Virtual meetings govern this new decade. We’re all sharpening new collaboration skills: sound, video, meeting chat, and screen sharing. Microsoft Teams supports all these things.

Sometimes all you want is a quick, impromptu call. That’s when you use the convenient “Audio call,” “Video call,” and “Meet now” buttons.

But at other moments, you may need to schedule a more formal discussion with an individual or group. For groups up to 300 people, use a Teams meeting.

But what if you need to host a meeting even larger than 300 people? Or, what if you don't want attendees to see each other because you are doing a webinar to different groups? That’s where Teams live events come in.

Not sure your organization understands Teams well enough to explore a live event? Check out BrainStorm QuickHelp™.


What is a Microsoft Teams live event?

Teams live events are one-way video meetings, like television or radio broadcasts. Participants can’t see or hear other attendees or contribute their own audio or video.

Instead, participants can join in a typed Q&A. This is a handy way to ask questions. Everyone can read and “like” published questions and responses.

One or several presenters can lead your live event. A presenter can share their screen, display audiovisuals, or be on camera themselves.

Are you wondering how attendees access a live event? It’s through the Teams app or a browser, on their desktop, tablets, or phones.

"Teams Live" spelled out in white beads with red letters


Why should I host a Microsoft Teams live event?

There are times when you need to bring EVERYONE together—as in, your entire organization. By hosting a live event in Microsoft Teams, you can involve up to 10,000 people at a time. Sounds like a great way to build your company culture and share important information quickly.

Live events are ideal for general announcements, instruction, or training. They’re also great for sharing a demonstration or helping everyone on the team understand your vision.

Additionally, you can share your live event outside your organization and broadcast a webinar or demo to potential customers, colleagues or partners. Or, restrict your next product update to specific groups within your organization.


When should my organization use Teams live events?

At first, you may not know whether to schedule a regular Teams meeting or a Teams live event. No stress—just think of a Teams live event as the virtual version of a meeting in an auditorium. In that auditorium, you'd see lots of people gather to watch presenters share a message.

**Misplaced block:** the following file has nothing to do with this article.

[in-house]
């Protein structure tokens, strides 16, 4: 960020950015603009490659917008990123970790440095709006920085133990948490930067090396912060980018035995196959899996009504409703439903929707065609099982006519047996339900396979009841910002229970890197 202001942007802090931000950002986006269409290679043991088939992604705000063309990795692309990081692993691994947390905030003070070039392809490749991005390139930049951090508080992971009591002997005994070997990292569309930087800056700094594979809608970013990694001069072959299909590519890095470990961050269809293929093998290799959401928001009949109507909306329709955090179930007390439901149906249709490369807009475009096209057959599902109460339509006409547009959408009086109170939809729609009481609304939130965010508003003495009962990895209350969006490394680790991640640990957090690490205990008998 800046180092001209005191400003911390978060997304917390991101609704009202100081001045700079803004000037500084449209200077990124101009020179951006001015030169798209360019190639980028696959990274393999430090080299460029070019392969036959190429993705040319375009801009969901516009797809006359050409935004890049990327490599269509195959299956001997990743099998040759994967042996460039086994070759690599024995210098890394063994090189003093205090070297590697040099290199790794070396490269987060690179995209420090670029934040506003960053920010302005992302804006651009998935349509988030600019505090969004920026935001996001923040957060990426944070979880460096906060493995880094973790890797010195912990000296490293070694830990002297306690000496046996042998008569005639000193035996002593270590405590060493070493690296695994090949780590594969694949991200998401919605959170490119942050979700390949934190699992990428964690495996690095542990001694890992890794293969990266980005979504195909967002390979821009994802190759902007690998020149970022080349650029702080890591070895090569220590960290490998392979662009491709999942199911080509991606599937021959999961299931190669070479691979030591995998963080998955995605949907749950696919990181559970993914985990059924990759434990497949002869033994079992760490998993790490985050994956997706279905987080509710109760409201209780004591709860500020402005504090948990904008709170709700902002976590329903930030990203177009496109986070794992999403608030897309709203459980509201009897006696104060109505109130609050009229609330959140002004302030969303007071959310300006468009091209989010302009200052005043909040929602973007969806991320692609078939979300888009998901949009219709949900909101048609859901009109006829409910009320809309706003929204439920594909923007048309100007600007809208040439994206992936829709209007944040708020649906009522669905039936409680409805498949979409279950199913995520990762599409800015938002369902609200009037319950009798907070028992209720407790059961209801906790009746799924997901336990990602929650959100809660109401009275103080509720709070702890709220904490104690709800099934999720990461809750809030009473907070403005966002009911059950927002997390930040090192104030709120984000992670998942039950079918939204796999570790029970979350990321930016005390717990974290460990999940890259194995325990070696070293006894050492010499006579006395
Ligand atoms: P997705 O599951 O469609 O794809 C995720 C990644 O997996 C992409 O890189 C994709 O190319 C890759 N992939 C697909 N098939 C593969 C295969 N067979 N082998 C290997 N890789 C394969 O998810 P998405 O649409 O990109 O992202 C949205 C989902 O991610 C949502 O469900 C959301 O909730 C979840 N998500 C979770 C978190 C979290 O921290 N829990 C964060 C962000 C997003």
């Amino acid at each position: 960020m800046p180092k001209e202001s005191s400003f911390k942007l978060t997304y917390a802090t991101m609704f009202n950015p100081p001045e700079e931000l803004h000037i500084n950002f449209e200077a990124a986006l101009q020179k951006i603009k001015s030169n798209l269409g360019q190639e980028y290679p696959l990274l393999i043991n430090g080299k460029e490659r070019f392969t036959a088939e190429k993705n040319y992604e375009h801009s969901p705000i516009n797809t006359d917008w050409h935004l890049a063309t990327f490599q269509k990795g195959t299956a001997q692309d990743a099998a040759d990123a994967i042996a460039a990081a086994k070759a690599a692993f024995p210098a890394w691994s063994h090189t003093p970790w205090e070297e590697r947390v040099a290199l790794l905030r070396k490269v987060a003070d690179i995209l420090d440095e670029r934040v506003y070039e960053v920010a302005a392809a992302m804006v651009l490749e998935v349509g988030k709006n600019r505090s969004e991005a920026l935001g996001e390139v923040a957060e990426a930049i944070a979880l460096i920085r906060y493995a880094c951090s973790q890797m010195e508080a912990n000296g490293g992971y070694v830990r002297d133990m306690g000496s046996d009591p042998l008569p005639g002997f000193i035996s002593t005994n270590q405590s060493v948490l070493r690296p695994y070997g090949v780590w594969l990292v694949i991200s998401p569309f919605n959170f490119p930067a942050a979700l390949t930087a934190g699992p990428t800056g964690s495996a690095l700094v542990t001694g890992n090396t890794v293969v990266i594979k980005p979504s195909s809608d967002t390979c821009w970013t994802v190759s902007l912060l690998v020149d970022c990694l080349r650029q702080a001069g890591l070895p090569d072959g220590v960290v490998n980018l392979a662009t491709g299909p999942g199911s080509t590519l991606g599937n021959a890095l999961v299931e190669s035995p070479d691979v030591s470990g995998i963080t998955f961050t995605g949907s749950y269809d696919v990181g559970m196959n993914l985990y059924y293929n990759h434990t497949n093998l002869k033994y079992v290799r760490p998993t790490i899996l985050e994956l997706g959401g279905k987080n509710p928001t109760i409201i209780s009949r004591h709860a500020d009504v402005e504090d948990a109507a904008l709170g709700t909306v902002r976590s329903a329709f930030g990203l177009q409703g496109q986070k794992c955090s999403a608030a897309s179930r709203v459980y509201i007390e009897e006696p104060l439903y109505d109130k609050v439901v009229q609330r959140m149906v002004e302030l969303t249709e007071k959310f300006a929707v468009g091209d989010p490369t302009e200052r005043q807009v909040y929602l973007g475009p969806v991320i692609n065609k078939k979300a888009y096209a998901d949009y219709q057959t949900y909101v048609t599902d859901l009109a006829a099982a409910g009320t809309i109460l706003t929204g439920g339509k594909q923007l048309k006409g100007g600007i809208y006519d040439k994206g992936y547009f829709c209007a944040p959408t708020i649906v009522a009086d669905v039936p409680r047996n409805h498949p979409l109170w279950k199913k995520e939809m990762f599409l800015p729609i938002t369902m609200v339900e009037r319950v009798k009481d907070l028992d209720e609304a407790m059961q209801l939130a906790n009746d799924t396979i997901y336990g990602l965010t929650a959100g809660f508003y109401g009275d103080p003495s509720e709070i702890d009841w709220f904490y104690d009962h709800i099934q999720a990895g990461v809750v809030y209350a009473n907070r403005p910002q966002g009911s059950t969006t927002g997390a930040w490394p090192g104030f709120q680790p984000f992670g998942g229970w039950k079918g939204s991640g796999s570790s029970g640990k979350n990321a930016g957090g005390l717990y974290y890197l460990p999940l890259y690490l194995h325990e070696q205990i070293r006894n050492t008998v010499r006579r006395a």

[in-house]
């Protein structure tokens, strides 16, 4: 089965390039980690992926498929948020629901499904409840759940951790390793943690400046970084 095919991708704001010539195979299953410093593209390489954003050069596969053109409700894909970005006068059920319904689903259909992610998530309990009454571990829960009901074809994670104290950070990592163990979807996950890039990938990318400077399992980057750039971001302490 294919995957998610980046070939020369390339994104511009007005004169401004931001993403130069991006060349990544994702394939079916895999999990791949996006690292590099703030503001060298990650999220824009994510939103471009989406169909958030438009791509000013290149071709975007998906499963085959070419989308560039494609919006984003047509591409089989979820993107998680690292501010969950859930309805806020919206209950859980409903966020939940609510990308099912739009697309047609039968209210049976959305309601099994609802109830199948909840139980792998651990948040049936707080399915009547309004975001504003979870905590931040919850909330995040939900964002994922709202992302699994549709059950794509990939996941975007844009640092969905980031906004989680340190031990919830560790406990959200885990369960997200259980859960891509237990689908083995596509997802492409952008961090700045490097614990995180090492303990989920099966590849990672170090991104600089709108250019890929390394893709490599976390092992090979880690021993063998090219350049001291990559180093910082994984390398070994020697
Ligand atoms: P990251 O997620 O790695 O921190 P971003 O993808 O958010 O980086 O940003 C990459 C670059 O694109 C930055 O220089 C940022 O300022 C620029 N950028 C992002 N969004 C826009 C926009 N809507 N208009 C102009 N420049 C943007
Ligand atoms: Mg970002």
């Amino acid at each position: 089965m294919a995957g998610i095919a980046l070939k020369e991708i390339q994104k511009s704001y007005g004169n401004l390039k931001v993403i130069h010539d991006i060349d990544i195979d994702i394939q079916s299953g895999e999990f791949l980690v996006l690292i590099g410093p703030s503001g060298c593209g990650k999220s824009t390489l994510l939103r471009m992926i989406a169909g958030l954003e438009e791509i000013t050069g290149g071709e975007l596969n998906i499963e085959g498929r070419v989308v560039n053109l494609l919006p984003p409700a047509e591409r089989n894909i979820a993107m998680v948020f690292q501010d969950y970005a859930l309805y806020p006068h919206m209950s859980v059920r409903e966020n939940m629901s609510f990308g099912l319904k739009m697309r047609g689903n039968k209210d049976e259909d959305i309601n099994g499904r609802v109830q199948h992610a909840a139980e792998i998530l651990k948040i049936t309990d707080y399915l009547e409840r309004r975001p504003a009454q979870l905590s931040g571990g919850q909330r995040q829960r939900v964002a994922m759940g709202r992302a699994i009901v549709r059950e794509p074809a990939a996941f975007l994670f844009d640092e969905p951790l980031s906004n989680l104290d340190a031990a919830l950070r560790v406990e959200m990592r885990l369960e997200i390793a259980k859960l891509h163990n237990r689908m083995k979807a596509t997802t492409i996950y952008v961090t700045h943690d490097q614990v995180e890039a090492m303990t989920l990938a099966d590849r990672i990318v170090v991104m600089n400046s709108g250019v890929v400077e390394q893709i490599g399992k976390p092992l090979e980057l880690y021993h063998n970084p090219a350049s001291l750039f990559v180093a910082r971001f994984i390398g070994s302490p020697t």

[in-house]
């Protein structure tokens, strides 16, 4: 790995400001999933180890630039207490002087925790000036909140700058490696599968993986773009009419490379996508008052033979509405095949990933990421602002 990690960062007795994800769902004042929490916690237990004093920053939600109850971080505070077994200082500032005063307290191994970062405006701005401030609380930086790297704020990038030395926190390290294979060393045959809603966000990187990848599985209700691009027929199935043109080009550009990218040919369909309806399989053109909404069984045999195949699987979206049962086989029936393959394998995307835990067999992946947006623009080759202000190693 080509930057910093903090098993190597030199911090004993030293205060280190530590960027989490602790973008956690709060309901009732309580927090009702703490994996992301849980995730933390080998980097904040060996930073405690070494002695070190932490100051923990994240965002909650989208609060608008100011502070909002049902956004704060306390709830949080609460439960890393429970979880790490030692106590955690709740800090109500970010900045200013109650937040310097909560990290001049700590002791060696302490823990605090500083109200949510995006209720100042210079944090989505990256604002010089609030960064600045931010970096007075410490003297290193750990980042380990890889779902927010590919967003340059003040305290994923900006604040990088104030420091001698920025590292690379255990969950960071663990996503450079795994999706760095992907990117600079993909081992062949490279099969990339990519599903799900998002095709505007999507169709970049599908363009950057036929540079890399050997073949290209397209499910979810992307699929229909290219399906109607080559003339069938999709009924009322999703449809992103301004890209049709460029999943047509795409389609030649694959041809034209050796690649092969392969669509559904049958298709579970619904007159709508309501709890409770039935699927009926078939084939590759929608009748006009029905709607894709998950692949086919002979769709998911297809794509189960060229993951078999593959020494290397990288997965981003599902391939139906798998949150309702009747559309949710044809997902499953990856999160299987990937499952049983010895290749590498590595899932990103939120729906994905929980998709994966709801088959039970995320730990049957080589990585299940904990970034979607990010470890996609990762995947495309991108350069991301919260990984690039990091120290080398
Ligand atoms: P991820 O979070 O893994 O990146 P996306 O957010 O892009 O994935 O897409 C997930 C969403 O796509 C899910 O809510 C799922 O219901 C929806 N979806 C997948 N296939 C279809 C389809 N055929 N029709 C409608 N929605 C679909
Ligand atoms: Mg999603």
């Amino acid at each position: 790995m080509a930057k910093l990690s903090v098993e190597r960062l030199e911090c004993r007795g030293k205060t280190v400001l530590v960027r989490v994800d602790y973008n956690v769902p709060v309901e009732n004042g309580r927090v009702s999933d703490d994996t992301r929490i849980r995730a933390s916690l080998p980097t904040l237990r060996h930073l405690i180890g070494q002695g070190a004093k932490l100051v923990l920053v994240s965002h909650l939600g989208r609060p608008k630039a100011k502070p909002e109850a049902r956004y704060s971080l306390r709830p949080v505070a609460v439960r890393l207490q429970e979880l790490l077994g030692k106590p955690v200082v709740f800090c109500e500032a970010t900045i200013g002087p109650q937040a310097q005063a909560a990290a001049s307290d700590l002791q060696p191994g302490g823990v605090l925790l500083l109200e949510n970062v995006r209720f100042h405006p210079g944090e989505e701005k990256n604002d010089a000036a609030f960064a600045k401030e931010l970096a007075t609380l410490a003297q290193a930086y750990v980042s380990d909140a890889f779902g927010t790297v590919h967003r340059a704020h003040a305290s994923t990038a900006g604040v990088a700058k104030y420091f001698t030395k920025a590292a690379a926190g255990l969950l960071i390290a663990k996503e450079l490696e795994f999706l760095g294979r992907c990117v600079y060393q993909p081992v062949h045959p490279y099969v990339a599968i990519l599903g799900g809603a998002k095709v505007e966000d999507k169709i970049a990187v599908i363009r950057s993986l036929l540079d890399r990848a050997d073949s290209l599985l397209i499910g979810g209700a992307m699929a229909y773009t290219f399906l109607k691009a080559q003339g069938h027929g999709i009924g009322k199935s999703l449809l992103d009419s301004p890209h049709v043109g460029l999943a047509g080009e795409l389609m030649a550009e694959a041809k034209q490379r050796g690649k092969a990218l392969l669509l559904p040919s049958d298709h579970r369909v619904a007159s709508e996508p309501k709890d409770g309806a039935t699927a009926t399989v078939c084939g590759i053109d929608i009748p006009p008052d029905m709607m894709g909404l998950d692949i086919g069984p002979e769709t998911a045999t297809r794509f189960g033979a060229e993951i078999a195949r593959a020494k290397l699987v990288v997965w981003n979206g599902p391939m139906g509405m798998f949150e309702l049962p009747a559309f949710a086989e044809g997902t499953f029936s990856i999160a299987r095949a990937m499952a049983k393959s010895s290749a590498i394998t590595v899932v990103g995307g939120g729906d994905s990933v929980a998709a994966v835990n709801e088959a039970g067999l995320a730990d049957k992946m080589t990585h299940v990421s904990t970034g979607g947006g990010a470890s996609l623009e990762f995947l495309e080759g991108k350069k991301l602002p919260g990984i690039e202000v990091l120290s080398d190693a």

Here are a few examples of events you can hold live in Teams:

  • Town hall meetings
  • Webinars
  • Training sessions on any topic, from HR to annual security training.
  • Demonstrations
  • Lecture series
  • Conferences
  • Product launches

Keep in mind that a live event isn’t designed for debate, two-way collaboration, or group discussions.


I’m a Teams user. What should I know about live events?

First off, watch for an invitation link from your company leaders. When it’s time to meet, click the link to join a live event. You can view the meeting in a browser or the desktop version of Teams. That’s it!

Here are a few best practices for participants:

First, you won't find Live events in your Outlook or Teams calendars. Instead, you’ll receive a “join” link from your administrator. An admin may choose to send the link via email, Teams, or your website.

Secondly, you won't be speaking or sharing your video during a live event. However, you can post questions and get answers later during a Q & A.

Need close captioning? Make sure your setup enables this option. If your administrators record the meeting, you can also watch it later via the “join” link.

Finally, once the event is over, just click “Leave” to hang up.

Thought bubbles cut out of light and dark purple paper.


I’m an admin. How do I set up and run a live event?

Live events require a few more customizations than regular Teams meetings. For instance, when you schedule your live event, you will need to choose producers and presenters.

Producers handle all the behind-the-scenes work. They start and end the meeting and also queue up on-screen content.

Presenters are the face of the broadcast, the ones engaging with the audience.

Once you’ve sketched out the details for your live event, follow these steps:

  1. Schedule your live event. If you’ve ever scheduled a regular meeting in Teams, you know where to start. Next, choose producers and presenters. Select to produce in Teams if you will use your own computer. Or, set up with an external app to work with your audio-visual team. You can also enable the Q&A, automated captions, and recording.
  2. Invite attendees. Click on the event in your Teams calendar and click Get attendee link to copy and paste the link into your invitation. Remember, a live event does not show up in attendee’s Teams calendars.
  3. Present your live event. In your Teams calendar, open the meeting details and click Join. Beforehand, take your time to set up and see a preview. When you’re ready to broadcast, click Start. During the event you can share audiovisuals, switch presenters, and moderate the Q&A.
  4. Access the recording and reports. Download (or delete) the recording, attendee report, Q&A report, and meeting transcript.

Presenter tip: Expect a 15- to 60-second delay between the start of your event and when the audience can see the event. To allow for faster response from participants, use the Q&A chat feature.

Looking for more ways to maximize your organization’s software spend? Chat with a BrainStorm software adoption expert today.